Dissemination by Jacques DerridaDissemination by Jacques Derrida

Dissemination

byJacques Derrida

Paperback | February 15, 1983

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"The English version of Dissemination [is] an able translation by Barbara Johnson . . . . Derrida's central contention is that language is haunted by dispersal, absence, loss, the risk of unmeaning, a risk which is starkly embodied in all writing. The distinction between philosophy and literature therefore becomes of secondary importance. Philosophy vainly attempts to control the irrecoverable dissemination of its own meaning, it strives—against the grain of language—to offer a sober revelation of truth. Literature—on the other hand—flaunts its own meretriciousness, abandons itself to the Dionysiac play of language. In Dissemination—more than any previous work—Derrida joins in the revelry, weaving a complex pattern of puns, verbal echoes and allusions, intended to 'deconstruct' both the pretension of criticism to tell the truth about literature, and the pretension of philosophy to the literature of truth."—Peter Dews, New Statesman
Barbara Johnson is a professor of English and Comparative Literature at Harvard University.
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Title:DisseminationFormat:PaperbackDimensions:400 pages, 9.01 × 6.07 × 1.2 inPublished:February 15, 1983Publisher:University of Chicago PressLanguage:English

The following ISBNs are associated with this title:

ISBN - 10:0226143341

ISBN - 13:9780226143347

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Reviews

Rated 4 out of 5 by from I finished it, but ... Don't ask me to summarize it, please. I did, however, enjoy this, more than any of his other books I've read.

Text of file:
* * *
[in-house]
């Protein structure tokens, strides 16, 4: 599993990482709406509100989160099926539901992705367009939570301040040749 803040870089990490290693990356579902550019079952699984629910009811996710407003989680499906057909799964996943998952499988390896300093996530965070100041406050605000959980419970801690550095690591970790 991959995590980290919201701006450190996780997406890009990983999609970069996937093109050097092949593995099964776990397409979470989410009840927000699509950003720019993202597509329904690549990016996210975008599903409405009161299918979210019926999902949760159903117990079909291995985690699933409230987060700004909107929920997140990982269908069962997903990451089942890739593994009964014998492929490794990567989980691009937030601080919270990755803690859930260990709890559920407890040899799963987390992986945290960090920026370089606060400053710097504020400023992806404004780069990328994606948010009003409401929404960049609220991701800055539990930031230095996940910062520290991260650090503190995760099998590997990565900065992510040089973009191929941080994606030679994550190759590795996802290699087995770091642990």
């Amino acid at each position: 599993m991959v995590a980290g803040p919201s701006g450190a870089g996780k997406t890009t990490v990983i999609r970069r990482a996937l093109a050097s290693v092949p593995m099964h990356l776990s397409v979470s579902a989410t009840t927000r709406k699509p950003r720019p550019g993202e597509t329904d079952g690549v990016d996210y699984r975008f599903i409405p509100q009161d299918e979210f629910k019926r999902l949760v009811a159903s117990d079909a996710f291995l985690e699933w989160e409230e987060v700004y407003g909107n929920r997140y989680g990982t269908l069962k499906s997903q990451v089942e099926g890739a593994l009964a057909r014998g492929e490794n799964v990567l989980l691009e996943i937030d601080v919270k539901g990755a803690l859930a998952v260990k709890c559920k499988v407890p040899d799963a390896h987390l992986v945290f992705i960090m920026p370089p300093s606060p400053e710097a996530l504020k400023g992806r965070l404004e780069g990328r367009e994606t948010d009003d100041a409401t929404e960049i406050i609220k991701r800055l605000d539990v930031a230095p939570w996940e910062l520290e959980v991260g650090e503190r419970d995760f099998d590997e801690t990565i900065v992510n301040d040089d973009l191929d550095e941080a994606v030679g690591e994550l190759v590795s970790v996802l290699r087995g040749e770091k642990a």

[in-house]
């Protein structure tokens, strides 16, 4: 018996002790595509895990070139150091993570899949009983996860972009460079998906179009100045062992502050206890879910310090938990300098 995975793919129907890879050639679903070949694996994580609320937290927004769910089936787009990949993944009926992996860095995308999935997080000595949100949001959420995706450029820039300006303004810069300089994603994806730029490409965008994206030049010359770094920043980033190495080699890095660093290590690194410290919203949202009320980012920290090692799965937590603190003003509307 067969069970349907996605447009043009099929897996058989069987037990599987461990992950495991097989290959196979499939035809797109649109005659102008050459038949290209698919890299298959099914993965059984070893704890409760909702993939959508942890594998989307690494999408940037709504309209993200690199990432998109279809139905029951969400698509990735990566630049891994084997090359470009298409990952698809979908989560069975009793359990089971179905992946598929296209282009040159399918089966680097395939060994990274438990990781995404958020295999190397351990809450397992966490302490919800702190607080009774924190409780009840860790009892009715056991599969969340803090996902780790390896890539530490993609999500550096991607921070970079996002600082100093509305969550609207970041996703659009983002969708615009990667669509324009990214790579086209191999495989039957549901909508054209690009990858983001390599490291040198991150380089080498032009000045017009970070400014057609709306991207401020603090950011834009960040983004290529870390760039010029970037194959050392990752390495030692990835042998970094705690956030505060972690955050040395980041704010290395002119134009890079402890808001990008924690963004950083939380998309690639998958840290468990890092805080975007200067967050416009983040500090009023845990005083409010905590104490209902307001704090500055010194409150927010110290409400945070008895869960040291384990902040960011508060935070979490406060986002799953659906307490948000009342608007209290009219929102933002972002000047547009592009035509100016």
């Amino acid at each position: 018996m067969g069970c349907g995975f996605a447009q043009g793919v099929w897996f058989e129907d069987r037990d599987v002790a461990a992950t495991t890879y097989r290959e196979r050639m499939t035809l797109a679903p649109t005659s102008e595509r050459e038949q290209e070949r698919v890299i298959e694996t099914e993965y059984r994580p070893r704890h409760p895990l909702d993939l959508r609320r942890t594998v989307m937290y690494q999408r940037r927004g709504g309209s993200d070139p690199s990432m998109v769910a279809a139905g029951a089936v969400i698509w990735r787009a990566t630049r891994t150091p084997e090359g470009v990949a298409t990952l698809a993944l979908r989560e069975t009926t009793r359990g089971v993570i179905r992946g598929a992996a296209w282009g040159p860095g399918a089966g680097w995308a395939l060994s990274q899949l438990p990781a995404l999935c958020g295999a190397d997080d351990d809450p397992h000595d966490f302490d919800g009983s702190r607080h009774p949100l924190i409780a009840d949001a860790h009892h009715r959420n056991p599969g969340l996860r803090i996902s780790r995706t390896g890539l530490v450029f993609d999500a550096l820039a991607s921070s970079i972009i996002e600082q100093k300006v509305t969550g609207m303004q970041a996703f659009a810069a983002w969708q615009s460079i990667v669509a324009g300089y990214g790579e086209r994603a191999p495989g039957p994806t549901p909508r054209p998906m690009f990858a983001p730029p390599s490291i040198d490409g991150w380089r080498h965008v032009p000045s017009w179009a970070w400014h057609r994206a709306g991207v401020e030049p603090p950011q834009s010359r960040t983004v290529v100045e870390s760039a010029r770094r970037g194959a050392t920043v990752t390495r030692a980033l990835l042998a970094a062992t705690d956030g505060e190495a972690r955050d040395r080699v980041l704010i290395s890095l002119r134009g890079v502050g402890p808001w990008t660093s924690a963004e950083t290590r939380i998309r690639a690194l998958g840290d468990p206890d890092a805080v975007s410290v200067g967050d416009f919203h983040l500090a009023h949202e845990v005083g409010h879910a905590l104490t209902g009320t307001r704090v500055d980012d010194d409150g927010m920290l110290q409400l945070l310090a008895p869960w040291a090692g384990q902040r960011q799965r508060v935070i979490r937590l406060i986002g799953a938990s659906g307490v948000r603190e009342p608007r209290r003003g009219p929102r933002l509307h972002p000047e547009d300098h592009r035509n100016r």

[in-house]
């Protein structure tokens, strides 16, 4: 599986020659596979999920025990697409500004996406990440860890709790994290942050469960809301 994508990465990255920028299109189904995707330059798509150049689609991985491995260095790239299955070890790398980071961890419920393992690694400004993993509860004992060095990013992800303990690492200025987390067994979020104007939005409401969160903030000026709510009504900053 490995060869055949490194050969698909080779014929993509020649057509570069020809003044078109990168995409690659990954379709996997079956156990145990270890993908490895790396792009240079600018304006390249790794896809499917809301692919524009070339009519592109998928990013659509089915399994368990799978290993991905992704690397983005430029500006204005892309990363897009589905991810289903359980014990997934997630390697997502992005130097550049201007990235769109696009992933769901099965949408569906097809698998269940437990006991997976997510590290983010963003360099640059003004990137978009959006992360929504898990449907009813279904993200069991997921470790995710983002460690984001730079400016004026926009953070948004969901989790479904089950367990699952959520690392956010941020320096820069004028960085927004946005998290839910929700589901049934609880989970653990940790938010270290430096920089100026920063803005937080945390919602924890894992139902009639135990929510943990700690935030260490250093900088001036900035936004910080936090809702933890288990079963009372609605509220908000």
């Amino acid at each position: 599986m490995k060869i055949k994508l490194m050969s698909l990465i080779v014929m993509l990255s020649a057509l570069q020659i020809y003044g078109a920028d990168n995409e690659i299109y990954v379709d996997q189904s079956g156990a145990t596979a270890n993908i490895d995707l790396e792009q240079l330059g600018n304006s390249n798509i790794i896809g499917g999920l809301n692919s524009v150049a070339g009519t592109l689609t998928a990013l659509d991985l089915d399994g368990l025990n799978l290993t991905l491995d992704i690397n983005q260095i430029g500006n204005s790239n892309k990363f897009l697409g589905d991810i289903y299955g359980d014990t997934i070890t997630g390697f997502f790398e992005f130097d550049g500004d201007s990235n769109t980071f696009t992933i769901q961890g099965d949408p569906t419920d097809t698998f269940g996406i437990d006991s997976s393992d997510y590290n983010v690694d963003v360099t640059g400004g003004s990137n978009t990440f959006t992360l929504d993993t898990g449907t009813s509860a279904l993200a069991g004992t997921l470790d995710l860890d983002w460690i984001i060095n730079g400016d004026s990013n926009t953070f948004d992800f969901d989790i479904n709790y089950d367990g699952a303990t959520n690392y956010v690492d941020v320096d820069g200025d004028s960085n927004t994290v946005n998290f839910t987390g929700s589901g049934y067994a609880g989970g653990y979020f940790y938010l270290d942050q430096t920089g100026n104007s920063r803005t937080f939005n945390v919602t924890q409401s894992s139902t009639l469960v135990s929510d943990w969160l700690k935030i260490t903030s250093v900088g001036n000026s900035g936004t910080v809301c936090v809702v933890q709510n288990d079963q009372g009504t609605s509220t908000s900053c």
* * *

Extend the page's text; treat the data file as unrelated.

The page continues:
Date published: 2016-12-23

Table of Contents

Translator's Introduction
Outwork, prefacing
Plato's Pharmacy
I.
1. Pharmacia
2. The Father of Logos
3. The Filial Inscription: Theuth, Hermes, Thoth, Nabu, Nebo
4. The Pharmakon
5. The Pharmakeus
II.
6. The Pharmakos
7. The Ingredients: Phantasms, Festivals, and Paints
8. The Heritage of the Pharmakon: Family Scene
9. Play: From the Pharmakon to the Letter and from Blindness to the Supplement
The Double Session
I
II
Dissemination
I.
1. The Trigger
2. The Apparatus or Frame
3. The Scission
4. The Double Bottom of the Plupresent
5. wriTing, encAsIng, screeNing
6. The Attending Discourse
II.
7. The Time before First
8. The Column
9. The Crossroads of the "Est"
10. Grafts, a Return to Overcasting
XI. The Supernumerary

From Our Editors

Derrida joins in the revelry, weaving a complex pattern of puns, verbal echoes and allusions, intended to 'deconstruct' both the pretension of criticism to tell the truth about literature, and the pretension of philosophy to be the literature of truth.